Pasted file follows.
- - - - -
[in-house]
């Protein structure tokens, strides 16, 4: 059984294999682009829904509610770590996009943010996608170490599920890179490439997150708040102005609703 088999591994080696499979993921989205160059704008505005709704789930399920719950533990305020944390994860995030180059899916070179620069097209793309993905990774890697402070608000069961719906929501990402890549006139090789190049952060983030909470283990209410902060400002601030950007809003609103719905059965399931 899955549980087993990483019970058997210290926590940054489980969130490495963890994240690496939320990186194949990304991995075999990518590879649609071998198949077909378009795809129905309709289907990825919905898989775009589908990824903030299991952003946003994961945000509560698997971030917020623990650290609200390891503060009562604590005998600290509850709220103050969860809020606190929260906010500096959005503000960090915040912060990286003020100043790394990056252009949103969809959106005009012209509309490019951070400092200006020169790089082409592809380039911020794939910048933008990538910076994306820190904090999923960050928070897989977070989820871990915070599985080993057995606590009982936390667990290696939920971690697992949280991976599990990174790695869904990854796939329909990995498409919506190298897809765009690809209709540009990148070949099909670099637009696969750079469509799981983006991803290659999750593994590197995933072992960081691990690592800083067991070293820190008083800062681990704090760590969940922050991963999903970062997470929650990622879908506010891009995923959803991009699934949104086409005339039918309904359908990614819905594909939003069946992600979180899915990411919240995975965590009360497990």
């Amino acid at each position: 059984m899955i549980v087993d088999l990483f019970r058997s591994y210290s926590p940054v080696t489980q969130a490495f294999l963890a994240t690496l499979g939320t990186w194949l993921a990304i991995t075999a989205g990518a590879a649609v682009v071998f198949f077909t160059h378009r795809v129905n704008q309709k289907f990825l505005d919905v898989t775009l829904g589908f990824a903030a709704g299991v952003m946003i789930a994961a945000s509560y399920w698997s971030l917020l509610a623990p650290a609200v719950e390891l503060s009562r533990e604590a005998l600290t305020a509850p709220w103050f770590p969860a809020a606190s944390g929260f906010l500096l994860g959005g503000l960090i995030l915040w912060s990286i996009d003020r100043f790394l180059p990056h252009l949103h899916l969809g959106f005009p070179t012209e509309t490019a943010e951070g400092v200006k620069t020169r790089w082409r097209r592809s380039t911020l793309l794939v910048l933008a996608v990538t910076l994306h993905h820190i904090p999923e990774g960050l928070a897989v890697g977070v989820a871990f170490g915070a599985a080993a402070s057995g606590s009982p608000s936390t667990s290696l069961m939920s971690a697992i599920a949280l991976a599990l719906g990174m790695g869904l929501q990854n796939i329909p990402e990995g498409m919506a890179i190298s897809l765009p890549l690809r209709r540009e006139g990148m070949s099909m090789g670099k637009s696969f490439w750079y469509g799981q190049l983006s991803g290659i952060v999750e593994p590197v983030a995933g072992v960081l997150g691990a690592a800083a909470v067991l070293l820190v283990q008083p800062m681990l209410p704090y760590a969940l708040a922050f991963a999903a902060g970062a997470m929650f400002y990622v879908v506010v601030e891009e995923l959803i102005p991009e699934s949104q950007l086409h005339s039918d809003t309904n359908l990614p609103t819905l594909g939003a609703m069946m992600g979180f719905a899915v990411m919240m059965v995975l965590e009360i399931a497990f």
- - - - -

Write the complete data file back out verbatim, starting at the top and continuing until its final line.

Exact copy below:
[in-house]
């Protein structure tokens, strides 16, 4: 059984294999682009829904509610770590996009943010996608170490599920890179490439997150708040102005609703 088999591994080696499979993921989205160059704008505005709704789930399920719950533990305020944390994860995030180059899916070179620069097209793309993905990774890697402070608000069961719906929501990402890549006139090789190049952060983030909470283990209410902060400002601030950007809003609103719905059965399931 899955549980087993990483019970058997210290926590940054489980969130490495963890994240690496939320990186194949990304991995075999990518590879649609071998198949077909378009795809129905309709289907990825919905898989775009589908990824903030299991952003946003994961945000509560698997971030917020623990650290609200390891503060009562604590005998600290509850709220103050969860809020606190929260906010500096959005503000960090915040912060990286003020100043790394990056252009949103969809959106005009012209509309490019951070400092200006020169790089082409592809380039911020794939910048933008990538910076994306820190904090999923960050928070897989977070989820871990915070599985080993057995606590009982936390667990290696939920971690697992949280991976599990990174790695869904990854796939329909990995498409919506190298897809765009690809209709540009990148070949099909670099637009696969750079469509799981983006991803290659999750593994590197995933072992960081691990690592800083067991070293820190008083800062681990704090760590969940922050991963999903970062997470929650990622879908506010891009995923959803991009699934949104086409005339039918309904359908990614819905594909939003069946992600979180899915990411919240995975965590009360497990």
């Amino acid at each position: 059984m899955i549980v087993d088999l990483f019970r058997s591994y210290s926590p940054v080696t489980q969130a490495f294999l963890a994240t690496l499979g939320t990186w194949l993921a990304i991995t075999a989205g990518a590879a649609v682009v071998f198949f077909t160059h378009r795809v129905n704008q309709k289907f990825l505005d919905v898989t775009l829904g589908f990824a903030a709704g299991v952003m946003i789930a994961a945000s509560y399920w698997s971030l917020l509610a623990p650290a609200v719950e390891l503060s009562r533990e604590a005998l600290t305020a509850p709220w103050f770590p969860a809020a606190s944390g929260f906010l500096l994860g959005g503000l960090i995030l915040w912060s990286i996009d003020r100043f790394l180059p990056h252009l949103h899916l969809g959106f005009p070179t012209e509309t490019a943010e951070g400092v200006k620069t020169r790089w082409r097209r592809s380039t911020l793309l794939v910048l933008a996608v990538t910076l994306h993905h820190i904090p999923e990774g960050l928070a897989v890697g977070v989820a871990f170490g915070a599985a080993a402070s057995g606590s009982p608000s936390t667990s290696l069961m939920s971690a697992i599920a949280l991976a599990l719906g990174m790695g869904l929501q990854n796939i329909p990402e990995g498409m919506a890179i190298s897809l765009p890549l690809r209709r540009e006139g990148m070949s099909m090789g670099k637009s696969f490439w750079y469509g799981q190049l983006s991803g290659i952060v999750e593994p590197v983030a995933g072992v960081l997150g691990a690592a800083a909470v067991l070293l820190v283990q008083p800062m681990l209410p704090y760590a969940l708040a922050f991963a999903a902060g970062a997470m929650f400002y990622v879908v506010v601030e891009e995923l959803i102005p991009e699934s949104q950007l086409h005339s039918d809003t309904n359908l990614p609103t819905l594909g939003a609703m069946m992600g979180f719905a899915v990411m919240m059965v995975l965590e009360i399931a497990f």